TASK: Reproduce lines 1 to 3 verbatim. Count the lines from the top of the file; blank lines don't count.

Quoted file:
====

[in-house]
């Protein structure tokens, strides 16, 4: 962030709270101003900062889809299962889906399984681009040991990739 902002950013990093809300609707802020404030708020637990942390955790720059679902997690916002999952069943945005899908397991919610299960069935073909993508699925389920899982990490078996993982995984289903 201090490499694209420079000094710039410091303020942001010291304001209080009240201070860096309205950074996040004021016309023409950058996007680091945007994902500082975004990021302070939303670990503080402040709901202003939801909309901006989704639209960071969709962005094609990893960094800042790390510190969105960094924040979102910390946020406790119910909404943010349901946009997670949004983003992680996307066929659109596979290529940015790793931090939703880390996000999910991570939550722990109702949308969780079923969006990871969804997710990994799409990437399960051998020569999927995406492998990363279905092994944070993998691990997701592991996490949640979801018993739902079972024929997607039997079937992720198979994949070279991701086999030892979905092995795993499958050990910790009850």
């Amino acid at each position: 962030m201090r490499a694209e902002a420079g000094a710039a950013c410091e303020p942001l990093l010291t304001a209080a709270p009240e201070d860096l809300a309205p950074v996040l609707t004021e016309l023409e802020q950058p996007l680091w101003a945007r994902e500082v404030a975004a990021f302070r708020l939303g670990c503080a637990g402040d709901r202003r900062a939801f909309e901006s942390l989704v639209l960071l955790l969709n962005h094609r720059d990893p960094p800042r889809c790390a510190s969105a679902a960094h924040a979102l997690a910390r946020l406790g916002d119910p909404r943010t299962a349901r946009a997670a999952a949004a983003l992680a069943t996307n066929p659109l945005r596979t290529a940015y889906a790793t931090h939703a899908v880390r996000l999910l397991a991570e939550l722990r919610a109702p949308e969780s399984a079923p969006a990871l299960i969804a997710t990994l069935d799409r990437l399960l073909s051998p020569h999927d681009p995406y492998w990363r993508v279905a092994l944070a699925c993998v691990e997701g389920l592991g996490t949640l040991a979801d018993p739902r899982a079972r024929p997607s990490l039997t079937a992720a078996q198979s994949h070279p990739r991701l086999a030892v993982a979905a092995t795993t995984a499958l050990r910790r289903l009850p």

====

[in-house]
């Protein structure tokens, strides 16, 4: 962030709270101003900062889809299962889906399984681009040991990739 902002950013990093809300609707802020404030708020637990942390955790720059679902997690916002999952069943945005899908397991919610299960069935073909993508699925389920899982990490078996993982995984289903 201090490499694209420079000094710039410091303020942001010291304001209080009240201070860096309205950074996040004021016309023409950058996007680091945007994902500082975004990021302070939303670990503080402040709901202003939801909309901006989704639209960071969709962005094609990893960094800042790390510190969105960094924040979102910390946020406790119910909404943010349901946009997670949004983003992680996307066929659109596979290529940015790793931090939703880390996000999910991570939550722990109702949308969780079923969006990871969804997710990994799409990437399960051998020569999927995406492998990363279905092994944070993998691990997701592991996490949640979801018993739902079972024929997607039997079937992720198979994949070279991701086999030892979905092995795993499958050990910790009850």
């Amino acid at each position: 962030m201090r490499a694209e902002a420079g000094a710039a950013c410091e303020p942001l990093l010291t304001a209080a709270p009240e201070d860096l809300a309205p950074v996040l609707t004021e016309l023409e802020q950058p996007l680091w101003a945007r994902e500082v404030a975004a990021f302070r708020l939303g670990c503080a637990g402040d709901r202003r900062a939801f909309e901006s942390l989704v639209l960071l955790l969709n962005h094609r720059d990893p960094p800042r889809c790390a510190s969105a679902a960094h924040a979102l997690a910390r946020l406790g916002d119910p909404r943010t299962a349901r946009a997670a999952a949004a983003l992680a069943t996307n066929p659109l945005r596979t290529a940015y889906a790793t931090h939703a899908v880390r996000l999910l397991a991570e939550l722990r919610a109702p949308e969780s399984a079923p969006a990871l299960i969804a997710t990994l069935d799409r990437l399960l073909s051998p020569h999927d681009p995406y492998w990363r993508v279905a092994l944070a699925c993998v691990e997701g389920l592991g996490t949640l040991a979801d018993p739902r899982a079972r024929p997607s990490l039997t079937a992720a078996q198979s994949h070279p990739r991701l086999a030892v993982a979905a092995t795993t995984a499958l050990r910790r289903l009850p």